Cherokee inscriptions found at Manitou Cave, Alabama have finally been deciphered by scientists. They were found at the head of an underground stream.
The discovery gave the researchers a glimpse into the way of life of the Cherokees before they were forcibly removed from their ancestral lands and sent westward on the Trail of Tears in the 1830s.
The inscriptions were written in a syllabary invented by Sequoyah, a Cherokee silversmith in 1821. It is made up of 85 characters based on every syllable of the Cherokee language. Sequoyah's writing system spread like wildfire after it was invented, and it was finally adopted by the Cherokee nation in 1825.
The syllabary was commonly used to commemorate events and create the first newspaper published by Native Americans in the United States called "The Cherokee Phoenix."
"These are the first Cherokee inscriptions ever found in a cave context, and the first from a cave to be translated," said Jan Simek, coauthor of the study and president emeritus of the University of Tennessee System and Distinguished Professor of Science in UT's Department of Anthropology.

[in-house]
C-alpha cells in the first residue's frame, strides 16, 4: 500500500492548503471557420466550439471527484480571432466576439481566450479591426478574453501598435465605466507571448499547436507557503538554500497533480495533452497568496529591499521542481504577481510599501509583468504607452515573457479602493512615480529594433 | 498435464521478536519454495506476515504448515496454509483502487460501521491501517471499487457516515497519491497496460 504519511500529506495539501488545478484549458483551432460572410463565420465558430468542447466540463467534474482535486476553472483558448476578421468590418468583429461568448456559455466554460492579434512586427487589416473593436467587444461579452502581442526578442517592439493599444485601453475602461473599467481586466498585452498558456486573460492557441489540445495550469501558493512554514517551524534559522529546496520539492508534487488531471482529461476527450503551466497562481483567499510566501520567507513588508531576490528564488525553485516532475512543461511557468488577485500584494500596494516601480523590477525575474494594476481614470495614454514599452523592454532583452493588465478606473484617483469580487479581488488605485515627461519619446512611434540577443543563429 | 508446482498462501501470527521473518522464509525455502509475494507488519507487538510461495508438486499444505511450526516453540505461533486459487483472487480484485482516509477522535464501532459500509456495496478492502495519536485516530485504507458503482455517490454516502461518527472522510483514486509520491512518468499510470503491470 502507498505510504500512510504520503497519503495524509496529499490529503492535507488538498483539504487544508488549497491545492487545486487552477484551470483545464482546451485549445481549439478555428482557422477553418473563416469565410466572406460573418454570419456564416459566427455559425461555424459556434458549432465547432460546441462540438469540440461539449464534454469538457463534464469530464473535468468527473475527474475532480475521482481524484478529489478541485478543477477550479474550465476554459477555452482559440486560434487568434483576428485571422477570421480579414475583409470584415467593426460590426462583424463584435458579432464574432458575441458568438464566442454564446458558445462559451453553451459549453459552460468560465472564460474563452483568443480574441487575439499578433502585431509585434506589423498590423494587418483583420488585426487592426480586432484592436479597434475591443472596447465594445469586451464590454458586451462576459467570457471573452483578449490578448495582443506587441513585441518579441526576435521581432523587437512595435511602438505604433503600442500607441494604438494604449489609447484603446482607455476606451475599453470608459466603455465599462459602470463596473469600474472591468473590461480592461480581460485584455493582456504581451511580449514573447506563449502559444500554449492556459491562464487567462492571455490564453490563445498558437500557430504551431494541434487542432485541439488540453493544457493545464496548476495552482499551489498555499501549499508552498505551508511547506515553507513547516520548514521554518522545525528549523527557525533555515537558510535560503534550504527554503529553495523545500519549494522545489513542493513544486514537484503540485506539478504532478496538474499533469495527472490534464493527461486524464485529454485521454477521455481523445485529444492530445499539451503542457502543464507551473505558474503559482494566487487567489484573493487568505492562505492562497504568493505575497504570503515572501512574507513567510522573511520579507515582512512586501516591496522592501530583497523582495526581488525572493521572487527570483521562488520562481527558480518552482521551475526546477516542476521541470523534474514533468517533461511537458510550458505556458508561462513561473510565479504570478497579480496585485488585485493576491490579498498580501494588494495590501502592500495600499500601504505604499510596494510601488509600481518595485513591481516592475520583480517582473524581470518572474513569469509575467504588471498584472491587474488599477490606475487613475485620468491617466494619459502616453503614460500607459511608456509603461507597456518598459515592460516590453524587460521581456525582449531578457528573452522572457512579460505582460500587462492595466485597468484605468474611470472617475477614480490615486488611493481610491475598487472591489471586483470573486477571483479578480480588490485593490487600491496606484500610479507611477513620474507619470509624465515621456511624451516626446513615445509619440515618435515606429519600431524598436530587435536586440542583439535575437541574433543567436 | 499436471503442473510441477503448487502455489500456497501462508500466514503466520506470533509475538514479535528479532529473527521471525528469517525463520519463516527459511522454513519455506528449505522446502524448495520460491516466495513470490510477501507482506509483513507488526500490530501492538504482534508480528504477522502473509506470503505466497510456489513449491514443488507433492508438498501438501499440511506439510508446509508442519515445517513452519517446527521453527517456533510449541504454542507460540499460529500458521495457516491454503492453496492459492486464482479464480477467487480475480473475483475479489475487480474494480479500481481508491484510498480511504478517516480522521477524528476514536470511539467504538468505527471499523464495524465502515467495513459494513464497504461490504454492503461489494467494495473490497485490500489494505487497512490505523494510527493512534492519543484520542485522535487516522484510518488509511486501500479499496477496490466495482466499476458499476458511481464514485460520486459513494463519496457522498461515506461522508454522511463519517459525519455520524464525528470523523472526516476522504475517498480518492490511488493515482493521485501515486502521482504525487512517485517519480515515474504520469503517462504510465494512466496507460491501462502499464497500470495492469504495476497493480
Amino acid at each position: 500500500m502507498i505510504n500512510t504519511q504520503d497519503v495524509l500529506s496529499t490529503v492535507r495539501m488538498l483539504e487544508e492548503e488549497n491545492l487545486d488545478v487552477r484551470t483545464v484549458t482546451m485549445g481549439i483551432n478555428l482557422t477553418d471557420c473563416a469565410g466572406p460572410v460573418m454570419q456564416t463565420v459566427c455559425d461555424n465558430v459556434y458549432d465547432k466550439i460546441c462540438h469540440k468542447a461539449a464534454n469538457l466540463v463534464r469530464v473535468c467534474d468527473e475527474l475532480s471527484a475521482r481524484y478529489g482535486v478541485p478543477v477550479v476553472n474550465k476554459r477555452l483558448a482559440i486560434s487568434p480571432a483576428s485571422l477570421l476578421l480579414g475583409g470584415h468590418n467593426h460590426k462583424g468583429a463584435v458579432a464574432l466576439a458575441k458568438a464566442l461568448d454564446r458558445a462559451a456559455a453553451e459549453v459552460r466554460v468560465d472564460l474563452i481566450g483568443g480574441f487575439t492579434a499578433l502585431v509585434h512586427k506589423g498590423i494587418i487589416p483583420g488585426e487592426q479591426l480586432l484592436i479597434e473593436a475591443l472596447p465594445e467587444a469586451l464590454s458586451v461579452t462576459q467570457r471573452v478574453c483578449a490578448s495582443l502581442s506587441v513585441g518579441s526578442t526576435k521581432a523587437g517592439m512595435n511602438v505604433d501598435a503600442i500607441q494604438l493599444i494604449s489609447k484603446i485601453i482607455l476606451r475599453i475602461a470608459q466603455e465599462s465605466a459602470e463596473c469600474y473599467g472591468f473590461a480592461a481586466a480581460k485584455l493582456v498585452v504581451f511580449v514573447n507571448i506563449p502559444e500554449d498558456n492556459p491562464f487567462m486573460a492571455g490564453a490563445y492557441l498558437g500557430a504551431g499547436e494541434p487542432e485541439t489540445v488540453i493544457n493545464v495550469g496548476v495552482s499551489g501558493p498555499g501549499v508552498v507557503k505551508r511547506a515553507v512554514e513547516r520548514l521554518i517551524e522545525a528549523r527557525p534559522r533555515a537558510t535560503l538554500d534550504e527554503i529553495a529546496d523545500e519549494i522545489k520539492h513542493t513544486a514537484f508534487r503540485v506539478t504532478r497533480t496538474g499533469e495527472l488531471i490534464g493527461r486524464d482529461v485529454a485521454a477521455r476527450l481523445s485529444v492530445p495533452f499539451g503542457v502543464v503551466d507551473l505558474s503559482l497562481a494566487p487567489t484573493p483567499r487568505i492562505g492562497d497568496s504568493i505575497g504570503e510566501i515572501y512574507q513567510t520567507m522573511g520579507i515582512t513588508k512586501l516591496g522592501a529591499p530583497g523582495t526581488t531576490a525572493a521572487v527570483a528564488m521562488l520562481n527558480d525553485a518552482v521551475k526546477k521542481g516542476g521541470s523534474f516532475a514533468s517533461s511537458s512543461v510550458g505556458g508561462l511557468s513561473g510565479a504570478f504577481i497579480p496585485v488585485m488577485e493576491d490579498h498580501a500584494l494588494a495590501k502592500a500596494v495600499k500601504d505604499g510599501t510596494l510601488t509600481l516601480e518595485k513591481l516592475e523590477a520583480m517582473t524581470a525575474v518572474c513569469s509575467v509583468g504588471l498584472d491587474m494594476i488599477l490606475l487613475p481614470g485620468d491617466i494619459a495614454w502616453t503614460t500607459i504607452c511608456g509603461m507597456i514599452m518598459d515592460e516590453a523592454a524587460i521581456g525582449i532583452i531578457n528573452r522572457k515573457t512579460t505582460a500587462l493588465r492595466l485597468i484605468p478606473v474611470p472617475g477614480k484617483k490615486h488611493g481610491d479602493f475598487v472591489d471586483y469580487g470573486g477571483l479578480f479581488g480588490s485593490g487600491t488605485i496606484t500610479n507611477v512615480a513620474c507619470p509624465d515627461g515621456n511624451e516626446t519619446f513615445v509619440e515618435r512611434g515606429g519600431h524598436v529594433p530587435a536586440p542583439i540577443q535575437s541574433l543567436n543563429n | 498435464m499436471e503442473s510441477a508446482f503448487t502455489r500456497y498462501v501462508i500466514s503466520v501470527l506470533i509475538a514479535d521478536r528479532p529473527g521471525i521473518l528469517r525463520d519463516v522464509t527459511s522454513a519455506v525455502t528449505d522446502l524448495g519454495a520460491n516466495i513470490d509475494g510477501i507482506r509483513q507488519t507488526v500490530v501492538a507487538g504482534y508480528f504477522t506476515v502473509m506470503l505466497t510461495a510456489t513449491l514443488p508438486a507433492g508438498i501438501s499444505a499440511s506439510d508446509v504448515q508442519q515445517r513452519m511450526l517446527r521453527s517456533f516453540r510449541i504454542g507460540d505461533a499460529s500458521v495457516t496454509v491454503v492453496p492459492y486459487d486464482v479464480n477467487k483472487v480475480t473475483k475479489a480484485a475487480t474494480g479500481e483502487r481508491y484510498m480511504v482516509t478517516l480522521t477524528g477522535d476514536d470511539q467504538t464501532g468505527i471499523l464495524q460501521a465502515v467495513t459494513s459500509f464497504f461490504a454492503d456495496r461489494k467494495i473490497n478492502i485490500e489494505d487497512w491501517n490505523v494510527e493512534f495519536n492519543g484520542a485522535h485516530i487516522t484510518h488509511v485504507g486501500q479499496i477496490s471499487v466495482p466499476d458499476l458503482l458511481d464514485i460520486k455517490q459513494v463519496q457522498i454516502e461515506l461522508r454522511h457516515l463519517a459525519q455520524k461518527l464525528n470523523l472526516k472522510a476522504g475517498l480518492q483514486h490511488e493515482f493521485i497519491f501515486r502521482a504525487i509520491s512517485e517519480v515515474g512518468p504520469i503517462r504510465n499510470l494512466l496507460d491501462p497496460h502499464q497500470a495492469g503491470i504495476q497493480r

"They tell us about what the people who wrote on the walls were doing in the cave and provide a direct link to how some Native Americans viewed caves as sacred places."
The study is titled "Talking Stones: Cherokee Syllabary in Manitou Cave, Alabama," and was published in the April issue of the international archaeological journal Antiquity. The research team who helped decipher the script included Euro-American archaeologists, the United Keetoowah Band of Cherokees, the Cherokee Nation of Oklahoma, and the scholars from the Eastern Band of Cherokee Indians.
According to the historical inscriptions, it paid tribute to a sacred stickball game played on April 30, 1828. It was presided by Sequoyah's son, whose English name is Richard Guess. The script also mentioned extensive game preparations, meditation, and a sacred ritual called "going to water."
There were also a couple of messages that were written backward. According to scientists, this is so the spirits of the cave could understand their prayers, and guide them in their sacred game.
"We who have blood come out of their nose and mouth," another inscription read. Cherokee scholars said that it would have been indicative of the Cherokee custom to reenter the cave during an intermission or end of the game.
The Cherokee people believe that the blood is a powerful liquid and the stickball game is one of their ceremonies to keep the blood "outside the body from disrupting the world," according to Julie Reed, a Cherokee and historian at Pennsylvania State University who worked on the paper.
Researchers hope they can discover more of these Cherokee writings, especially in caves considered sacred by the Cherokee people.